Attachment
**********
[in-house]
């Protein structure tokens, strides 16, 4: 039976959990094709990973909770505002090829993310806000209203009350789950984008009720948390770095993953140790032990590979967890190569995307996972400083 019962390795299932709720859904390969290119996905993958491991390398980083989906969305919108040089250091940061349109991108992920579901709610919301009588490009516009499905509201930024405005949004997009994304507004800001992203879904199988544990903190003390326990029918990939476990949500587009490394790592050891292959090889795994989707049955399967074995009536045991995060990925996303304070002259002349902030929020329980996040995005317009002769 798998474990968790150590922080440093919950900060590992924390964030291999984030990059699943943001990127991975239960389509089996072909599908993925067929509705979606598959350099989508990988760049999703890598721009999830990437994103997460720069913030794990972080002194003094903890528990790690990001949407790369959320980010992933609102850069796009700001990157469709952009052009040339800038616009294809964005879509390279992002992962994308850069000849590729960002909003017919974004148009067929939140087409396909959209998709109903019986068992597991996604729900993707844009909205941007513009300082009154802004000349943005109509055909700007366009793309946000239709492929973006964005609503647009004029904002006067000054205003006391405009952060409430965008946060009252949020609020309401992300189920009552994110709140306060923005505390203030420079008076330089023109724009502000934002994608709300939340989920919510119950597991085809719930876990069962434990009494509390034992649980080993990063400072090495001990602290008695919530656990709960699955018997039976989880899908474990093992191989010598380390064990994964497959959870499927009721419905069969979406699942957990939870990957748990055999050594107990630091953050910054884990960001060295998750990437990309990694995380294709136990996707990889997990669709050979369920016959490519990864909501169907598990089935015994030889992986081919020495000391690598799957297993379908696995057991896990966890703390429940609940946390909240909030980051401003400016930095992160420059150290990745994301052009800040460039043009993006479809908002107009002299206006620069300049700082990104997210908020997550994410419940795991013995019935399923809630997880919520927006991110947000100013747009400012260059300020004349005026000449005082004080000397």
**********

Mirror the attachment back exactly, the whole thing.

[in-house]
């Protein structure tokens, strides 16, 4: 039976959990094709990973909770505002090829993310806000209203009350789950984008009720948390770095993953140790032990590979967890190569995307996972400083 019962390795299932709720859904390969290119996905993958491991390398980083989906969305919108040089250091940061349109991108992920579901709610919301009588490009516009499905509201930024405005949004997009994304507004800001992203879904199988544990903190003390326990029918990939476990949500587009490394790592050891292959090889795994989707049955399967074995009536045991995060990925996303304070002259002349902030929020329980996040995005317009002769 798998474990968790150590922080440093919950900060590992924390964030291999984030990059699943943001990127991975239960389509089996072909599908993925067929509705979606598959350099989508990988760049999703890598721009999830990437994103997460720069913030794990972080002194003094903890528990790690990001949407790369959320980010992933609102850069796009700001990157469709952009052009040339800038616009294809964005879509390279992002992962994308850069000849590729960002909003017919974004148009067929939140087409396909959209998709109903019986068992597991996604729900993707844009909205941007513009300082009154802004000349943005109509055909700007366009793309946000239709492929973006964005609503647009004029904002006067000054205003006391405009952060409430965008946060009252949020609020309401992300189920009552994110709140306060923005505390203030420079008076330089023109724009502000934002994608709300939340989920919510119950597991085809719930876990069962434990009494509390034992649980080993990063400072090495001990602290008695919530656990709960699955018997039976989880899908474990093992191989010598380390064990994964497959959870499927009721419905069969979406699942957990939870990957748990055999050594107990630091953050910054884990960001060295998750990437990309990694995380294709136990996707990889997990669709050979369920016959490519990864909501169907598990089935015994030889992986081919020495000391690598799957297993379908696995057991896990966890703390429940609940946390909240909030980051401003400016930095992160420059150290990745994301052009800040460039043009993006479809908002107009002299206006620069300049700082990104997210908020997550994410419940795991013995019935399923809630997880919520927006991110947000100013747009400012260059300020004349005026000449005082004080000397």